Conservatives work for common ground on climate
By Rob Beggs, Chair, CCL Conservative Caucus; Peter Bryn, CCL’s Conservative Director; Jim Tolbert, Liberty Caucus Coordinator, CCL Conservative Caucus
At face value, Tuesday’s election outcome looks like a big setback for our cause. But it’s out of adversity that opportunities can arise. CCL’s Conservative Caucus has been tasked with lobbying the new administration, and we are eager to build a relationship with President-elect Trump’s team.
Indeed, the importance of Citizens’ Climate Lobby, our approach, and our policy proposal has never been greater. Where some might throw up their hands, CCLers seek opportunity. Where some see a lost cause, CCLers request a meeting—and find common ground.
As the dust settles, let’s consider some of the maybe not-so-obvious implications of the election:
- Trump’s views have shaken up Republican orthodoxy, which was already challenged with the varying views within the party—social conservatives, modern-day Rockefeller Republicans, young Republicans, the liberty movement, “the establishment,” Tea Party, etc. This evaluation of “what does it mean to be a Republican?” presents an opportunity for more individual Republicans to proudly support climate action as the party’s platform evolves.
- CCL’s proposal, or something similar, is now probably the best and, perhaps, only path forward. The future of the EPA’s Clean Power Plan is very much in question, and cap and trade appears to remain politically impossible. Yet, most of the populace still wants action on CO2, and we have heard from Republican lawmakers on many occasions that our policy proposal is “the best of any climate policy I’ve seen.”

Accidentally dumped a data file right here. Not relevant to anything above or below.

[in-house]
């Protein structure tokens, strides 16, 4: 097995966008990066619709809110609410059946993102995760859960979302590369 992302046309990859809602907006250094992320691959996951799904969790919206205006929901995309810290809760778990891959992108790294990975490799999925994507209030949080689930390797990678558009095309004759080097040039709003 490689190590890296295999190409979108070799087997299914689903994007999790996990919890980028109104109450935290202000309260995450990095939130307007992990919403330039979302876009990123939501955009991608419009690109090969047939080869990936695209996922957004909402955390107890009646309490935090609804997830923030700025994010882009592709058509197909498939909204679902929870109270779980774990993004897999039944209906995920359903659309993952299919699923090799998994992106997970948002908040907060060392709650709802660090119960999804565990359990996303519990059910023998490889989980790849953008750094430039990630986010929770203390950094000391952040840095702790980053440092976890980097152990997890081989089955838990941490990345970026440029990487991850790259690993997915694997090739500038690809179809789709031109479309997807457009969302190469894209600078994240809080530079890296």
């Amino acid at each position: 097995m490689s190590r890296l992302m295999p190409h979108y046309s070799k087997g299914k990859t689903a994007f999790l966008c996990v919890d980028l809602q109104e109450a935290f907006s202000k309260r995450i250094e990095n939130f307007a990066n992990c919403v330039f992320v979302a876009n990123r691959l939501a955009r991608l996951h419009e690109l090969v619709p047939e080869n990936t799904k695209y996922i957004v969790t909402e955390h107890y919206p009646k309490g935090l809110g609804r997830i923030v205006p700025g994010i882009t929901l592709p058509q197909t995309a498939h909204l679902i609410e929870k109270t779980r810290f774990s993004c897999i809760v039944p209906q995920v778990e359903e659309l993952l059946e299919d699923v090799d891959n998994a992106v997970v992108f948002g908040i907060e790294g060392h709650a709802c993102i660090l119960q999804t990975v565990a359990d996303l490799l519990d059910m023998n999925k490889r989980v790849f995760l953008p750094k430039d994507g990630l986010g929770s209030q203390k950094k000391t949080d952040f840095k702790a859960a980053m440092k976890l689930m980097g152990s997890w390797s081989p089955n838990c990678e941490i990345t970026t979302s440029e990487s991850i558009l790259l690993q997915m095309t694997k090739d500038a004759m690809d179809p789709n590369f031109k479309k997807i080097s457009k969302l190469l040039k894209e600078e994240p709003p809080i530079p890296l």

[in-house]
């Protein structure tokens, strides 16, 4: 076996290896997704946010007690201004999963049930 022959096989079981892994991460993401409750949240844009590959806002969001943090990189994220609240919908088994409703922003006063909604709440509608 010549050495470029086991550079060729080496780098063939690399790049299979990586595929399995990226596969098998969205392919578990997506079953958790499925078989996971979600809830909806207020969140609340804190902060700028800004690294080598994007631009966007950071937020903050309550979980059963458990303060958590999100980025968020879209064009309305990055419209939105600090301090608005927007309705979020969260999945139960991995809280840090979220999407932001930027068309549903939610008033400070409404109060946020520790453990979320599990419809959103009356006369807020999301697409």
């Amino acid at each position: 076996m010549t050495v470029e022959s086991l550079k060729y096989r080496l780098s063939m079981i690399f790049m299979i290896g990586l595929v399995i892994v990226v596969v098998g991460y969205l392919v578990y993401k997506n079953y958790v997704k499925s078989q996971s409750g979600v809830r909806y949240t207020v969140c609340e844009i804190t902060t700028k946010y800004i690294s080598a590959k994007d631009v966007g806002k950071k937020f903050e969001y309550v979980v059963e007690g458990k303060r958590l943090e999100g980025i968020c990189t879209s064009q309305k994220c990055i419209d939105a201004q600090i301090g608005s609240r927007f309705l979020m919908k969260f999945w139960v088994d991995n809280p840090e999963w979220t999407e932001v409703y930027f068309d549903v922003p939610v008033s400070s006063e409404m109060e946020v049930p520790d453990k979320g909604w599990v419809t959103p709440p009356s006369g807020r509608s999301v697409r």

- Trump’s campaign was all about jobs—supporting anything that creates them, and opposing anything that challenges them. In that sense, we don’t interpret President-elect Trump as being overly dogmatic about climate change. Instead, his major objection is the perception that regulations are bad for jobs and put U.S. businesses at a disadvantage to competitors in China and elsewhere. As CCLers, we know well that Carbon Fee and Dividend has a strong case to address both of these concerns.
- Trump is likely to listen to business leaders, and we are making strides with major businesses.
- Our proposal would spur large, job-intensive investments to update our energy infrastructure—such as in electric power system upgrades, carbon capture and sequestration, nuclear, wind, solar, and batteries.
- Republicans, now with control of both houses and the presidency, are motivated to get legislation passed. However, Republicans need 60 votes to move legislation through the Senate, meaning Senate Democrats still have a lot of leverage—in fact more than before the election. If our proposal is high on the wish list for Senate Dems, it stands a good chance of getting into the mix of whatever deals get cut.
Solidifying support for our proposal among Democrats, other green groups, and businesses is probably more critical and valuable now than it has ever been. But so is engaging conservative friends and family, and recruiting them into CCL (and CCL’s Conservative Caucus).
Now is the time to re-commit to speaking out and pushing for a climate deal to be one of President Trump’s crowning achievements. If that feels naive, recall when Ronald Reagan appointed Anne Gorsuch as the Administrator of the EPA and James Watt as the Secretary of the Interior—both known for statements against many environmental causes. Yet it was Ronald Reagan who later negotiated and signed the Montreal Protocol to phase out the use and production of chemicals that break down stratospheric ozone. This remains the most significant successful treaty focused on global atmospheric chemistry.
The Conservative Caucus is ready to do our part to support Mark’s promise to pass legislation in 2017. Your efforts as a CCL volunteer became intensely more important last Tuesday. We’re ready to get this done – are you?